What we are seeing is a shift away from isolationism, which is only a good thing. The crisis in Iraq and Syria is just one example of what happens when America turns its back on the world. We’ve been down this tragic road before. At the end of WWII, as America took stock of what the war had cost, we vowed that we would never let this sort of evil ever appear in the world again. We couldn’t believe we had ignored it for so long, and we were ashamed. Americans seem to have forgotten about this today. As we read about the fresh slaughters in the Middle East, Americans would do well to remember that these are nothing new. America saw similar images of Concentration Camps before WWII, and we decided that they weren’t as bad as they seemed, and we didn’t need to waste American lives on a “regional” problem. We were wrong, and millions died because of it. America should have learned – once and for all time – on Dec 7th 1941, when the Japanese aircraft came screaming over Pearl Harbor, that isolationism doesn’t work in this world. When the Cold War ended, America was ready to crawl back into isolation. What happened? On 9/11, radical Islam murdered thousands, and America was once again stirred to action. However, that great America resolve to avenge 9/11 has since faded. Now the isolationist fervor that has gripped the nation recently is starting to fade, and politicians are starting to realize that if there is any hope of stopping the evil in this world, it is through American power.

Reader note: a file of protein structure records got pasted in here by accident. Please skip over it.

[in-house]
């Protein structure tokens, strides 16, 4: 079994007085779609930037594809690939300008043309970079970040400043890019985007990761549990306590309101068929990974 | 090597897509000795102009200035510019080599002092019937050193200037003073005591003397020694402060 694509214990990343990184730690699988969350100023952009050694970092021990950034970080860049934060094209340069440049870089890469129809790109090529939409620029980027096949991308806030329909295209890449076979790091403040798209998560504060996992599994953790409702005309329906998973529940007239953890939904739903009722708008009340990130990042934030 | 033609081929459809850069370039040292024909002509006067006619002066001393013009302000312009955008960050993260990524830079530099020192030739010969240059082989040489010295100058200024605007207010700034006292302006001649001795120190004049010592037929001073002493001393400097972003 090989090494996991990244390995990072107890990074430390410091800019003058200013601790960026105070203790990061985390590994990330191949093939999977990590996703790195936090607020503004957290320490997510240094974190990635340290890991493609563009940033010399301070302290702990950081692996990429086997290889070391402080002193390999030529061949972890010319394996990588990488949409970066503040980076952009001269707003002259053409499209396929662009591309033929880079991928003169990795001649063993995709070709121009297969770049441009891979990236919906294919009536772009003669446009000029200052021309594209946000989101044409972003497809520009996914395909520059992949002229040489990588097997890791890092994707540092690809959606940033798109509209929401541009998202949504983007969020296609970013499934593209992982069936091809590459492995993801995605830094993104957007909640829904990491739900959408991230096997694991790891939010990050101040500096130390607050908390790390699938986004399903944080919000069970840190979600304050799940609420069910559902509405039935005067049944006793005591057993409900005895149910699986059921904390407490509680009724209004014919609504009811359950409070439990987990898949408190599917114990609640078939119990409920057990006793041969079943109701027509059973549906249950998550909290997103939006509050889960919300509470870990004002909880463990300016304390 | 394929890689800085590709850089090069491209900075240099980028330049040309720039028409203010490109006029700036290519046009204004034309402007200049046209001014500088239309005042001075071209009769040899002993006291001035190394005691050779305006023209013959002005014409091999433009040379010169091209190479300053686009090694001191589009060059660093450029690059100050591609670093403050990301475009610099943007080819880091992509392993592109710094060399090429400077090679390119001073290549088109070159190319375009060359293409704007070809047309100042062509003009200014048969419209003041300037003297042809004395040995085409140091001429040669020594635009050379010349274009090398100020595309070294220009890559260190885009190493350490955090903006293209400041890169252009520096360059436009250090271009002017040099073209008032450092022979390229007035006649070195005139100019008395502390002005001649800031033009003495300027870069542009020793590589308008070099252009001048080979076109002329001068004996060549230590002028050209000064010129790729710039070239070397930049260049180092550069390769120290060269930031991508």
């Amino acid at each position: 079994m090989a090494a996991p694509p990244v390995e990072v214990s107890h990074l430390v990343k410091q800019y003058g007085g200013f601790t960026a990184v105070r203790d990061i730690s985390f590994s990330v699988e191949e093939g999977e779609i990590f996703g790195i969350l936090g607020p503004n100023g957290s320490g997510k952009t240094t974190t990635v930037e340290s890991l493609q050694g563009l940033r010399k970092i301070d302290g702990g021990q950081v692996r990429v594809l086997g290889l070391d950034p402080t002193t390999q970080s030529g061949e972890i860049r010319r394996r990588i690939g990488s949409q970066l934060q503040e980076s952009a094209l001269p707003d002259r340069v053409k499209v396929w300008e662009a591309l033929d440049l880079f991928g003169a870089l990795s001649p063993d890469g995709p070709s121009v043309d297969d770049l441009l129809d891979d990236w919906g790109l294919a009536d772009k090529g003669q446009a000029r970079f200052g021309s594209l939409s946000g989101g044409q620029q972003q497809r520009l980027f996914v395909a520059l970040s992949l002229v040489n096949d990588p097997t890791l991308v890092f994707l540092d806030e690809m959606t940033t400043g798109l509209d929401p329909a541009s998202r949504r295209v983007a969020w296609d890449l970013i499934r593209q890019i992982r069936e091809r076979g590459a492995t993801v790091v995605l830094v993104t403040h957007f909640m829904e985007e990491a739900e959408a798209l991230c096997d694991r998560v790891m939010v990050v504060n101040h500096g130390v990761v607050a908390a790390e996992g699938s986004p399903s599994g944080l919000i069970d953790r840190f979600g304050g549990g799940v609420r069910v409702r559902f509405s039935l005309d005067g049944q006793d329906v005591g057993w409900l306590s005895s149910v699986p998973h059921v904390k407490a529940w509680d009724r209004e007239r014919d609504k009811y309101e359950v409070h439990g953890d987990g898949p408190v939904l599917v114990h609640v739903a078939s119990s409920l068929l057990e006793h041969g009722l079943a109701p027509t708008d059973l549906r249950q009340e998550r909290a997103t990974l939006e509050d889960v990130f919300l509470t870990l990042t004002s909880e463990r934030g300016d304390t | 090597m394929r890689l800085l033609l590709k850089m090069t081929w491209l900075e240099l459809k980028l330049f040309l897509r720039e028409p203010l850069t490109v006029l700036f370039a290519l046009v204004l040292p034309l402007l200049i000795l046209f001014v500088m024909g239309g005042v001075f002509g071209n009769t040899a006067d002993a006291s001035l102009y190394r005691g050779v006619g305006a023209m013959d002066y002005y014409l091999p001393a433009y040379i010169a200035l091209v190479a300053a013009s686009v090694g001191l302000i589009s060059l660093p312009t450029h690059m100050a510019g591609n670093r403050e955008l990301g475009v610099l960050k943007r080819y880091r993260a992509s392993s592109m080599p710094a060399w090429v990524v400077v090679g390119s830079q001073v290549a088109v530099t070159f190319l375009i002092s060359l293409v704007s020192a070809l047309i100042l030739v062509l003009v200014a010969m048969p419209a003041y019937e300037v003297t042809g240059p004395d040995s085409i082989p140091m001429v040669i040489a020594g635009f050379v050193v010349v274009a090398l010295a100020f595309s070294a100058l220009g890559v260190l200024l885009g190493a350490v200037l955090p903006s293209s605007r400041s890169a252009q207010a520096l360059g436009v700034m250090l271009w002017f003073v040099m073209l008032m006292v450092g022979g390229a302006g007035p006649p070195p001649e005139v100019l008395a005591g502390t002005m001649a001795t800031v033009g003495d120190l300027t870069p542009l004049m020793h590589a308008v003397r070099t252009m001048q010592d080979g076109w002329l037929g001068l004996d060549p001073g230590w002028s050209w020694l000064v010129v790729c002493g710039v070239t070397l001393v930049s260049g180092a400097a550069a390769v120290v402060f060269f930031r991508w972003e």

Going forward, it will be interesting to see how the increasing escalation of ISIS’s brutal tactics, and the growing sense that America’s response so far isn’t doing anything to stop them factors into the 2014 elections. With so much at stake, Americans can’t afford to be ignorant of their elected officials’ stances on the issues. With the future of the Middle East resting on American policy, and that policy depending on those elected to Congress next month, this is one Election Day in which it can truly be said that the fate of the world rests, literally, in the hands of the American voters.